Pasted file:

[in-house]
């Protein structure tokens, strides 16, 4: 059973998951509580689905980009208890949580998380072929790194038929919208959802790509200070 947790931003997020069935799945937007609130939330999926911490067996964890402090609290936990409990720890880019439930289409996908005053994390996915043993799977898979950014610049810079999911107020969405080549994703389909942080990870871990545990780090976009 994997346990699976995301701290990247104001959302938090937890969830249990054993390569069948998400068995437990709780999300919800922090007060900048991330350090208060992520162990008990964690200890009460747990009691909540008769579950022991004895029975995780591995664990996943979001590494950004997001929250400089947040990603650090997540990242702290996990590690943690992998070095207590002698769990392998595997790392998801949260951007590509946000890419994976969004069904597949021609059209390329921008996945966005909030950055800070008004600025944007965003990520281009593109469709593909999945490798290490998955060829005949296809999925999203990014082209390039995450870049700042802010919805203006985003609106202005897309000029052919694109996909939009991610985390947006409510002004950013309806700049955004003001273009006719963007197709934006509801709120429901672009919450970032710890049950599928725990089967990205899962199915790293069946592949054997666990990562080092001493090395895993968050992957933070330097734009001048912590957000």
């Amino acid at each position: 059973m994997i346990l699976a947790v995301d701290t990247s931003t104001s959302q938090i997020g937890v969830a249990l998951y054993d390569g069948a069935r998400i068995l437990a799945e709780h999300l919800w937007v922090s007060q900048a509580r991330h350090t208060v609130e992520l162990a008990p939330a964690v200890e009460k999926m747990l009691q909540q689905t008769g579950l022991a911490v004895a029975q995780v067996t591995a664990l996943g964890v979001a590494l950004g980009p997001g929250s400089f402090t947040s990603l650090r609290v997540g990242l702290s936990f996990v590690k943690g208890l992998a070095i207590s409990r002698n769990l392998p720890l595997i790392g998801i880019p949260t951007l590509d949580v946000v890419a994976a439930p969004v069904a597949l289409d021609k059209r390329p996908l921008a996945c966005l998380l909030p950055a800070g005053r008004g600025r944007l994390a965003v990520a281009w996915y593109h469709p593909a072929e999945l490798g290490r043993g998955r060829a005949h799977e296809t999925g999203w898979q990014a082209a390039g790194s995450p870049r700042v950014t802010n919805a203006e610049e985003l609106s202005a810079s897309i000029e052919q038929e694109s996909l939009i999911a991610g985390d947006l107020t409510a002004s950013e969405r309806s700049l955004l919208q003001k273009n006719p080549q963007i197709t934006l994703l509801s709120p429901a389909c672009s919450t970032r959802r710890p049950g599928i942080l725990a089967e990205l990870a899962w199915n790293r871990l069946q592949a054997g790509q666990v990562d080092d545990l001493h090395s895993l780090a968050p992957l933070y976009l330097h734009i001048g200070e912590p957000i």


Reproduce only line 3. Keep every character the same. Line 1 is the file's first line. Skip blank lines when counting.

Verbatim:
């Amino acid at each position: 059973m994997i346990l699976a947790v995301d701290t990247s931003t104001s959302q938090i997020g937890v969830a249990l998951y054993d390569g069948a069935r998400i068995l437990a799945e709780h999300l919800w937007v922090s007060q900048a509580r991330h350090t208060v609130e992520l162990a008990p939330a964690v200890e009460k999926m747990l009691q909540q689905t008769g579950l022991a911490v004895a029975q995780v067996t591995a664990l996943g964890v979001a590494l950004g980009p997001g929250s400089f402090t947040s990603l650090r609290v997540g990242l702290s936990f996990v590690k943690g208890l992998a070095i207590s409990r002698n769990l392998p720890l595997i790392g998801i880019p949260t951007l590509d949580v946000v890419a994976a439930p969004v069904a597949l289409d021609k059209r390329p996908l921008a996945c966005l998380l909030p950055a800070g005053r008004g600025r944007l994390a965003v990520a281009w996915y593109h469709p593909a072929e999945l490798g290490r043993g998955r060829a005949h799977e296809t999925g999203w898979q990014a082209a390039g790194s995450p870049r700042v950014t802010n919805a203006e610049e985003l609106s202005a810079s897309i000029e052919q038929e694109s996909l939009i999911a991610g985390d947006l107020t409510a002004s950013e969405r309806s700049l955004l919208q003001k273009n006719p080549q963007i197709t934006l994703l509801s709120p429901a389909c672009s919450t970032r959802r710890p049950g599928i942080l725990a089967e990205l990870a899962w199915n790293r871990l069946q592949a054997g790509q666990v990562d080092d545990l001493h090395s895993l780090a968050p992957l933070y976009l330097h734009i001048g200070e912590p957000i």